From 31 March 2014, the final phase of Ofgem's reforms under the Retail Market Review (RMR) came into effect. From that date energy suppliers were required to provide their customers with clearer information on bills and annual statements. This included key information about the tariff, including discounts, tariff end dates, and termination fees, and details about the customers energy usage.
So far, so good.
Ofgem however then made the fatal mistake of deciding to introduce a number of new tools designed to help consumers compare tariffs. These tools, which must be shown on bills and Annual Statements include;
1. The dreaded Tariff Comparison Rate (TCR) (more on that in a separate note)
2. Personal Projections which give the consumer details of their costs for the next 12 months.
The Personal Projection itself was not a problem. In effect it was just a fancy name for the 12 month annualised cost of a tariff that all price comparison sites had in any case been calculating for years.
The problem was the introduction of a definition called the "Estimated Annual Costs" when calculating the customer's existing tariff. The exact calculation is shown in Appendix B, but we will try and summarise it as simply as possible here.
The annual cost of a tariff comprises 4 components;
|1.||Daily standing charge||X||365 days|
|2.||Price per unit of gas / electricity||X||Number of units (kWh) used|
|3.||Discounts (if applicable)|
|4.||VAT (at 5% for domestic customers)|
All very straightforward.
But what happens if your tariff ends in say 3, 6 or 9 months? In that case Ofgem decided, in its infinite wisdom, that the calculation should be split between the customer's current tariff and the tariff they would likely be moved onto at the end of the contract period.
The problem with that approach is this. The tariff that the customer is assumed to move onto is the supplier's Standard tariff (Ofgem calls it the cheapest evergreen tariff but in practise it means the same thing). Standard tariffs are usually the most expensive tariff a supplier offers. So what this methodology does is it "inflates" the cost of the customer's current tariff for comparison purposes.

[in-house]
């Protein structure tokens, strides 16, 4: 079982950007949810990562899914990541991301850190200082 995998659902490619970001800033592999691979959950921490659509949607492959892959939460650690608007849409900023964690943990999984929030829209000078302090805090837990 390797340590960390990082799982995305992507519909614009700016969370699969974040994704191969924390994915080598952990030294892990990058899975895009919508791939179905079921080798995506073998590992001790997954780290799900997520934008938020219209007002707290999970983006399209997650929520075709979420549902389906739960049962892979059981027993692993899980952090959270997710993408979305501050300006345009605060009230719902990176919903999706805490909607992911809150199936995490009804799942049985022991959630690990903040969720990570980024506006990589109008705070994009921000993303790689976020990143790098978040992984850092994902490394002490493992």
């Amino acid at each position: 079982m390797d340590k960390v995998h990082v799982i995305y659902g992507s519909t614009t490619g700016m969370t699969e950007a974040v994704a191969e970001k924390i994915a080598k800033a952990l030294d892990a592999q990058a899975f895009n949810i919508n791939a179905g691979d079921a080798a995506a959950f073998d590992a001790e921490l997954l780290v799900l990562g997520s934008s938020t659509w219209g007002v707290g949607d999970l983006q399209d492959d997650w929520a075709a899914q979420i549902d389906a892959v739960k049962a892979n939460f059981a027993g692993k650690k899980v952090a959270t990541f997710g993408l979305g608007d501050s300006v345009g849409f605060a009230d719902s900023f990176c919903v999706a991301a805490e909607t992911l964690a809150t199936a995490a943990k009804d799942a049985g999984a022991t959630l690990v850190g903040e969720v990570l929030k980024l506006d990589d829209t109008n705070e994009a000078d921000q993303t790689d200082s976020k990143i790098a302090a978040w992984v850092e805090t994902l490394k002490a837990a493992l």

For example, using this method a customer paying £1,000 for their energy could easily see their current spend calculated to be £1,200. Of course if you inflate the customer's current bill by £200, then by definition you automatically "inflate" the potential saving that the customer is quoted by £200. This saving is fictitious because, whatever the customer does, they will never see.
This requirement was a License condition imposed upon the energy suppliers rather than the price comparison sites. Indeed it applied only to energy suppliers in specific circumstances such as renewal notices, bills, annual statements and such like. The majority of energy price comparison websites, including all of the Big 6, however wasted little time in jumping onto this new "inflated" methodology. We wonder why?
It has long been proven within the price comparison sector that the greater the saving a customer sees, the greater the propensity to switch. So bigger savings = more commissions for price comparison websites.
So, with the new "inflated" methodology, savings shown on price comparison websites in many cases jumped by £100 or more over-night. So too, presumably, did the level of switching on comparison sites and consequently their commissions.
Ofgem is now planning to enshrine this flawed "inflated" methodology into all accredited price comparison websites through its changes to the Confidence Code. If that happens, energy consumers in the UK may never again receive a true like for like and honest comparison of energy tariffs.
Support our campaign to stop this dodgy and mis-leading practise.
If you feel you've been given an "inflated" saving by a price comparison website or energy supplier we'd like to know about it.
Please drop us a note.
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